Hmm, I mean, the first thing is to actually be able to say no, like, so stop saying yes. So I’m a yes person, especially when I like someone. And so this is what I like doing at the end of the week. I go and I look in calendar, and I first like right now I’m looking at my top 10 encounters, and I’m looking through and when I mean encounters and saying how many meetings so I scheduled Um, there’s one person, I’m looking at Right now that is my third person that I’m that I have no idea why I’m spending so much time with her. Like in that person should not be taking up any brain space at all for me.
John Hall [22:11]
So like, I’m looking at that now the fourth one, absolutely, she is, she’s extremely valuable, that’s something I should be, should be spending a lot of time with our team. And then and the other person is not on our team, I just don’t want you to think I was bashing the team. And so and so I look at this, and then the next one. Yep, that’s good, good, good. So I feel good about myself, actually, nine out of the 10 people I’m spending the most time with there. So I think for me is that, you know, go in this look at your encounters. You know, every day at the end of the week, go over your calendar and say, hey, what should I have turned down? What should I have not got on the phone for what should I have not done and it will help you plan and accept things in the future. And so that’s what I would say is like, stop the yeses. And I am this is something that I fail at a lot is that I say yes, way too much because I want to be helpful, too. People, but I think at this point, even myself, I’m, you know, we’re really working on myself of saying, hey, look at these, learn from it, and then plan better and be super-efficient with your time. You know, I’d rather have an employee work, you know, a lot fewer hours and spend time with their family, then, you know, basically work a 60 hour week and 20 or 30 of those hours were like, pointless, and they were like, you know, stuff that they really didn’t need to do. So I think that it at least that’s the culture that I think we’re moving into is that you know, your time is precious. And so you should at least be doing something that’s important to you personally, or you should be performing while at work, but none of this like oh, I spent 1015 hours you know, not being productive.
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Gene Hammett [24:12]
I want to wrap this up with one question to help all of the leaders out there. You have a pretty big team across multiple companies. You’ve got some other side businesses where you have a lot of people on your team. How do you think about their time? Are you I know you have the ability through the calendar to look at it some of the data behind this, but you’re not trying to micromanage them in any way or look at where they’re at, you know, when did they log in to the desk and so they started work, are you how do you really think about the time of so many people you have under your charge?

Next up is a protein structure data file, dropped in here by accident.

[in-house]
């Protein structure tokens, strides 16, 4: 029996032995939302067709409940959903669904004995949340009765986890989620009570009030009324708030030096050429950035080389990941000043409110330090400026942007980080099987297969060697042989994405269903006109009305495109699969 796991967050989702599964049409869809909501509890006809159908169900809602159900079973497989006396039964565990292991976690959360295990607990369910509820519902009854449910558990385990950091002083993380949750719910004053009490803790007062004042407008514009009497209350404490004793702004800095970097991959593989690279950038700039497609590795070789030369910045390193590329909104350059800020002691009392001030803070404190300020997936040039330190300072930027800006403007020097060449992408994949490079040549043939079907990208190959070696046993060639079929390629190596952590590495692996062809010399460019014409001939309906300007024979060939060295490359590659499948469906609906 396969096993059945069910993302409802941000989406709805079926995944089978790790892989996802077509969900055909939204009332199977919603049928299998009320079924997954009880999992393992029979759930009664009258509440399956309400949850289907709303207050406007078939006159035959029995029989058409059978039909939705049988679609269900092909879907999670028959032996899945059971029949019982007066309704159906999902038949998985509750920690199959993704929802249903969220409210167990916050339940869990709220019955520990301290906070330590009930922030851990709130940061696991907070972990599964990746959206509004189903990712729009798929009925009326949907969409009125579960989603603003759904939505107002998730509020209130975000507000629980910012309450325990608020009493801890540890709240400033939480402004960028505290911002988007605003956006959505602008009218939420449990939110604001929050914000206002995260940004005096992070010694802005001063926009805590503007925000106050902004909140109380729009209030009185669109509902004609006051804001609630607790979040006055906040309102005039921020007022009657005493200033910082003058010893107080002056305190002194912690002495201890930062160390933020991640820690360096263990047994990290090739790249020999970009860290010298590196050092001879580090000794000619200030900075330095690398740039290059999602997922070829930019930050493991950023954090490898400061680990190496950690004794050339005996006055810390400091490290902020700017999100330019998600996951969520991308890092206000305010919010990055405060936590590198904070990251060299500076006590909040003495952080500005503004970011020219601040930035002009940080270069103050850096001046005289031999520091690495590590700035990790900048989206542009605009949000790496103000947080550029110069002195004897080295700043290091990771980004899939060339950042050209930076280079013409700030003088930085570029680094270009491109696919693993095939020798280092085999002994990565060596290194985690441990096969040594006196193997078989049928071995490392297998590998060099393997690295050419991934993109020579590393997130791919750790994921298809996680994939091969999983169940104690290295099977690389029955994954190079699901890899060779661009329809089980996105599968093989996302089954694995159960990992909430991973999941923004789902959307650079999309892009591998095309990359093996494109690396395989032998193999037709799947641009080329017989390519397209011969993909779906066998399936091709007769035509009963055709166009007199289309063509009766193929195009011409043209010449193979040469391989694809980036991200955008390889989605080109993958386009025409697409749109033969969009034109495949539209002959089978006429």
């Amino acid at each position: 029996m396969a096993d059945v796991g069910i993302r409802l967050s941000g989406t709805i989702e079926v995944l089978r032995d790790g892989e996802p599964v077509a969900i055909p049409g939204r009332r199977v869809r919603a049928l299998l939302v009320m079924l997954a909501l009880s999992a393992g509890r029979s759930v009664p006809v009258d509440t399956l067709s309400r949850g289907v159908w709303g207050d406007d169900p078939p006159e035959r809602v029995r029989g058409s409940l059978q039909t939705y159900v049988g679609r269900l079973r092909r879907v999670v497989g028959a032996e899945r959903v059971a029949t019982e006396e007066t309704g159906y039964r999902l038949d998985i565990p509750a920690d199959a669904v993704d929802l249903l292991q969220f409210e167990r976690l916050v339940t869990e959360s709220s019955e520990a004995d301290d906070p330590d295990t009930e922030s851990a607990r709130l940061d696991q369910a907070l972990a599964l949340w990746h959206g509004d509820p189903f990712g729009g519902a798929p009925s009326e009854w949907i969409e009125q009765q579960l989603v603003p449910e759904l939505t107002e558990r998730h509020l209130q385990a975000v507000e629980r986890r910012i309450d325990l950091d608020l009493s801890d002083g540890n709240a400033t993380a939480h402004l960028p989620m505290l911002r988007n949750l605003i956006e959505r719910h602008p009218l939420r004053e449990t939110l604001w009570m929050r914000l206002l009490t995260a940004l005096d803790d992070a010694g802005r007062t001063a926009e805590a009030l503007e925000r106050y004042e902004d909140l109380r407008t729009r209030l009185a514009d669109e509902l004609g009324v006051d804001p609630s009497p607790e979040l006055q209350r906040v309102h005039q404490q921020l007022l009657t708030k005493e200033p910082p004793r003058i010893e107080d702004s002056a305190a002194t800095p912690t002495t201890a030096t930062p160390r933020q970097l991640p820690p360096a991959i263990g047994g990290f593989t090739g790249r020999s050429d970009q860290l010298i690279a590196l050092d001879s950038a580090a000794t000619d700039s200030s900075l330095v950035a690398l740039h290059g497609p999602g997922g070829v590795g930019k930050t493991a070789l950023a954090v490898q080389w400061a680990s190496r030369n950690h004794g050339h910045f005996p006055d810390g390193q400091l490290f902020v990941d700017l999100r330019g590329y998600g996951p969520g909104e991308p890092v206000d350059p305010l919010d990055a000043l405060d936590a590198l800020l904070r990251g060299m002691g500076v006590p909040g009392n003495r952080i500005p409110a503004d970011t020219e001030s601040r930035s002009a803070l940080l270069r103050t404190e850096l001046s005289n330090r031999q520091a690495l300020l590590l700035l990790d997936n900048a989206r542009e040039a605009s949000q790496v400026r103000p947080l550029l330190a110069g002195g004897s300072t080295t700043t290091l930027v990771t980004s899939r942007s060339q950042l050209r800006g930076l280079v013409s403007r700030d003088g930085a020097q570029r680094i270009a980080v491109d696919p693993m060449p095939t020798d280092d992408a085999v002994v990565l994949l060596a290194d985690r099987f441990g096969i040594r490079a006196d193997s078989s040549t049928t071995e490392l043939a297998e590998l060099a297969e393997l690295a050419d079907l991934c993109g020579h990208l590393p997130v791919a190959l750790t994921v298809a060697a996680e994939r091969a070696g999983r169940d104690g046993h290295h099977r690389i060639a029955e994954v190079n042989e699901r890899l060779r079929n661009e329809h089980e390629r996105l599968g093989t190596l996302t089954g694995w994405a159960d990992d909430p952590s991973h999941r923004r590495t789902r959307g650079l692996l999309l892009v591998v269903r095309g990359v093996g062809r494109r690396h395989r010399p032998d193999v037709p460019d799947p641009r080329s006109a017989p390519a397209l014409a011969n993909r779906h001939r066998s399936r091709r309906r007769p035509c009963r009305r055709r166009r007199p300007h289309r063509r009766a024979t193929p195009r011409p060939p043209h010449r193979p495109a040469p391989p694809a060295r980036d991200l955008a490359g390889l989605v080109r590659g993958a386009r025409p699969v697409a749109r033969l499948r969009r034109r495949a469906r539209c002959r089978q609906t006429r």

John Hall [24:47]
Yeah, and that’s it. Thanks for bringing that up because you don’t want to be micromanager in this case. Because I think we’re going away from the time of micromanagers. There’s a lot of data them you know micromanager can be devastating and so I think that from my standpoint is that we look at the tool as something to help us out at the time and to help us really think about how everybody spends their time being, and then also what we can do better. So it’s like if somebody is once again, spending a lot of time on long calls, and the results and their performances and doing well, I think that like, my, the way my brain works about, like, supporting a team is like, you know, if we hire you, you’re if we do our good job hiring, then you’re the right person. And if you’re not performing, there’s something that we’re missing here. And we got to find out what that is. And I and that’s what I love about it is that I try and say, Hey, like, Let’s trust. Like I can honestly say at this moment, this, you know, this time I trust, everybody on our team has always been the case on No, it hasn’t been and I’ve communicated you to this gene is that recently had an issue with trust, and we’ve tried to get that out of the area.
John Hall [25:58]
I mean, in reality, we don’t deal with that, you know, move Ford and I looked at other people and I’m like, you know, I do trust you. And if we do make a suggestion like that off, you know, the time data, it’s because there’s like, hey, like, you know, this, these are opportunities for growth. And that’s where I would like do not get a tool like a calendar or, you know, one of the other data tools and use it to micromanage. Use it as a way to, you know, look across a company on like, what, you know, who performs well, and how can we share these? So if there’s a salesperson that’s just rocking out, how are they spending their time and use that as a case study and say, Hey, this person’s really been killing it. Here’s an example of how they’re spending their time. They’re spending time on this many calls this you know, you know, doing like you’re not diving into every little thing but you like them, you can even ask them to present on it themselves. And that’s what I’ve done before is saying, hey, like you are killing it.